• The new in-work conditionality is likely to impact on disabled people, many of who may need to work part-time. Shorter and flexible working hours are a reasonable adjustment. Some of us have to also manage hospital appointments with more than one specialist and hospital based treatment regimes. The threat and use of sanctions aimed at part-time and low paid workers is incompatible with the aim of “halving the disability employment gap.”
  • We suggested that employers should fined for not employing a quota of disabled people, rather than being rewarded, as suggested in the government Green Paper, for employing disabled people, given that disabled people have a right to socioeconomic inclusion, including the right to work, without discrimination.
  • The Equality Act was not implemented in full by the Coalition. This limits redress for disabled people regarding:  
    • Dual discrimination: the government decided not to bring this into force as a way of reducing the cost of regulation to business. 
    • Socioeconomic inequalities under the Public Sector Equality Duty 
    • Provisions relating to auxiliary aids in schools
    • Diversity reporting by political parties
    • Provisions about taxi accessibility among other things. These omissions need to be remedied. 
  • Accessibility issues were also raised, ranging from the lack of provision and accessibility for disabled users of public transport and taxis to the lack of large print ESA forms available for people with visual impairments and barriers regarding the availability of home visits for assessments.
  • Run-on benefits for people starting work need to be reinstated, since people usually work a month at least before being paid a wage. Previously, housing benefit, council tax and other benefits were payable for the first month of employment.
  • We discussed the need for culture change to address prejudice, and the now commonly held negative perceptions and attitudes towards disabled people and those out of work.

There were three other task groups, some worked on addressing barriers to access to justice, others worked on disability and barriers at work, among other topics, all of who raised many other issues, which were also fed back. 

It was a very productive and positive event: an excellent opportunity for democratic inclusion in the decision-making process and to contribute positively towards progressive Labour policies.

Of course that process doesn’t stop with the Roadshow events, but in the coming months, if you can get to the Roadshow when it comes to your area, it’s recommended you do. If you’re a Labour Party member you can follow updates from the National Policy Forum, which also provides further opportunity to get involved.

“Nothing about us without us,” as Gail Ward reminded us on the day. This approach provides a solid foundation for democratic norms. Sometimes expressed in Latin, (Nihil de nobis, sine nobis) it is a slogan commonly used to communicate the idea that no policy should be decided by any representative without the full and direct democratic participation of members of the group(s) affected by that policy. The saying has its origins in Central European political traditions.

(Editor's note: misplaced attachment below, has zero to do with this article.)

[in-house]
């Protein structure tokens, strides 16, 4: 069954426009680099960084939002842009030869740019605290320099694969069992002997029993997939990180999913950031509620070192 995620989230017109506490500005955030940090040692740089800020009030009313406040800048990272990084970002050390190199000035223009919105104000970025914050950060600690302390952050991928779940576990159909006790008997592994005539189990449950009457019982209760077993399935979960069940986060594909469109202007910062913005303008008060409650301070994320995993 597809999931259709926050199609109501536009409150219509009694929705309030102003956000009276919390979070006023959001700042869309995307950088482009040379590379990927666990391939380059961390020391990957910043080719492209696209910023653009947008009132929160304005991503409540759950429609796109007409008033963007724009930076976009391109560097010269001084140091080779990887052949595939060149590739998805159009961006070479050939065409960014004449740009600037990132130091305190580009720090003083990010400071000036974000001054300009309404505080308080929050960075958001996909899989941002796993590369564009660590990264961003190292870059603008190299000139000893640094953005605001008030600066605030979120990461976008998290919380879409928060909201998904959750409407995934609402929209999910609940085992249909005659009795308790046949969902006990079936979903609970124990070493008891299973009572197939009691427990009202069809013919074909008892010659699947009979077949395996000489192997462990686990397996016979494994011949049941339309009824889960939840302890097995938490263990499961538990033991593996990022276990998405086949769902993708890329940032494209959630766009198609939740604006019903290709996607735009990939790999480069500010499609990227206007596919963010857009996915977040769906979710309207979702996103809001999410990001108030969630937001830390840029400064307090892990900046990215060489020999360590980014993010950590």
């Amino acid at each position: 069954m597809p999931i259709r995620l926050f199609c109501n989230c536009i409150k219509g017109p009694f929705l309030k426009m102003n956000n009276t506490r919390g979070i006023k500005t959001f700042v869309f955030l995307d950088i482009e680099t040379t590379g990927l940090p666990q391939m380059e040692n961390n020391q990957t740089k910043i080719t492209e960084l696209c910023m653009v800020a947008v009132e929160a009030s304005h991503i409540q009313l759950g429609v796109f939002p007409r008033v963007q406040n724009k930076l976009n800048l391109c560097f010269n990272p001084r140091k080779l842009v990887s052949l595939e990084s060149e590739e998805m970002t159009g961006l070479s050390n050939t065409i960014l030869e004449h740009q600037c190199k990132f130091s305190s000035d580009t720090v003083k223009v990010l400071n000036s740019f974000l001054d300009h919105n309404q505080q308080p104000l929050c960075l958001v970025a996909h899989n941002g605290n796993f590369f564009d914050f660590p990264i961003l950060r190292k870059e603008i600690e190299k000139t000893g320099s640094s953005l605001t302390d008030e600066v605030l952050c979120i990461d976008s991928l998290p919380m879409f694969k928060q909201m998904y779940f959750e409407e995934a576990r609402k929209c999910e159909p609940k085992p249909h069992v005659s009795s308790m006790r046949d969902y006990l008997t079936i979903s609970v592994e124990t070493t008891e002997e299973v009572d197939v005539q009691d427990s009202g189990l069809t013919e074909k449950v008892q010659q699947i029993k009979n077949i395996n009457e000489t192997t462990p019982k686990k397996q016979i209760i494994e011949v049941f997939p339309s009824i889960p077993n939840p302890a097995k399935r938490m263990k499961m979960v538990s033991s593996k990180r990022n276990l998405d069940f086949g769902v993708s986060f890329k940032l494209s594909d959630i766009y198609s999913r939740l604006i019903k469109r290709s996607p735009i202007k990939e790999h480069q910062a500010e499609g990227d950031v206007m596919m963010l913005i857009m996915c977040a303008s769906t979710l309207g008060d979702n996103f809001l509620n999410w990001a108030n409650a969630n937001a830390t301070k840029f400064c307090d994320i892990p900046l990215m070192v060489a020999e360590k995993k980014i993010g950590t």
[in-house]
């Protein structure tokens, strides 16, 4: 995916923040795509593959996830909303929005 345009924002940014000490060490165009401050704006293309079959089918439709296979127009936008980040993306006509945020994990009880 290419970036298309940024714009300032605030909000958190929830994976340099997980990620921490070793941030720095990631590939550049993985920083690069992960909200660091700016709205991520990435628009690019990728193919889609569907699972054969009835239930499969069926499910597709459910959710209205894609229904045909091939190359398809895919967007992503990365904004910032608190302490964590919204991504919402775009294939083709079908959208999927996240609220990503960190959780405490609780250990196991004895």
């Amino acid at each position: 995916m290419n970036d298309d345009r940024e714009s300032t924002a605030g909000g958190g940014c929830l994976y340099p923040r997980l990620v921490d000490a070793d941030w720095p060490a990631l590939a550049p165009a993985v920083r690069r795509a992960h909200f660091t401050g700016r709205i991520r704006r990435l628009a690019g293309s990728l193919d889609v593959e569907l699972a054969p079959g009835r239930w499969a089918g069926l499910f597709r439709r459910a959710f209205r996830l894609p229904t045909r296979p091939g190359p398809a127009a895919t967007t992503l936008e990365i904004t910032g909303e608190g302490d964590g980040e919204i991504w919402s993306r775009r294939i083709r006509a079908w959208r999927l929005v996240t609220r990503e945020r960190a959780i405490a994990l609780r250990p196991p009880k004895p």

Debbie has asked if I would contribute in a collaborative response to the government’s recent consultation and green paper on work, health and disability, which I’ve agreed to do. 

Government policies are expressed political intentions regarding how our society is organised and governed. They have calculated social and economic aims and consequences. In democratic societies, citizen’s accounts of the impacts of policies ought to matter. It’s very reassuring to know that the Labour party recognise this, especially in a context of an increasingly authoritarian government that isn’t interested in first-hand witness accounts concerning the terrible consequences of their draconian policies. 

Any consideration of future policy and its impacts must surely engage citizens in dialogue, on a democratic, equal basis and ensure participation in decision-making, to ensure an appropriate balance of power between citizens and government.

The Labour Party recognise that democracy is not something we have: it’s something we  must DO, and that process includes all of us. 

One final point that needs raising is that the progressive left – particularly Labour – do not find any favour with the mainstream corporate media, generally speaking. It is therefore down to all of us to bypass the constraints of media neoliberal framing, to ensure that news of Labour policies and events like this are shared widely. Otherwise genuine alternative narratives to the current socioeconomic paradigm and order will continue to be systematically stifled, at a time when there has never been a greater need for alternatives.

Upwards and onwards. 

DSCN3314.JPG

With Alex Cunningham, Debbie Abrahams and Gail Ward on Saturday at the Disability Equality Roadshow 

I’d like to thank Debbie Abrahams, Grahame Morris, Alex Cunningham, Ian Lavery, Ian Mearns, Emma Lewell-Buck, Richard Williams, Dave Allen, Labour North, Unite the Union, and every one who came on Saturday for an excellent and very productive, hope-inspiring event.

 


 

%d bloggers like this: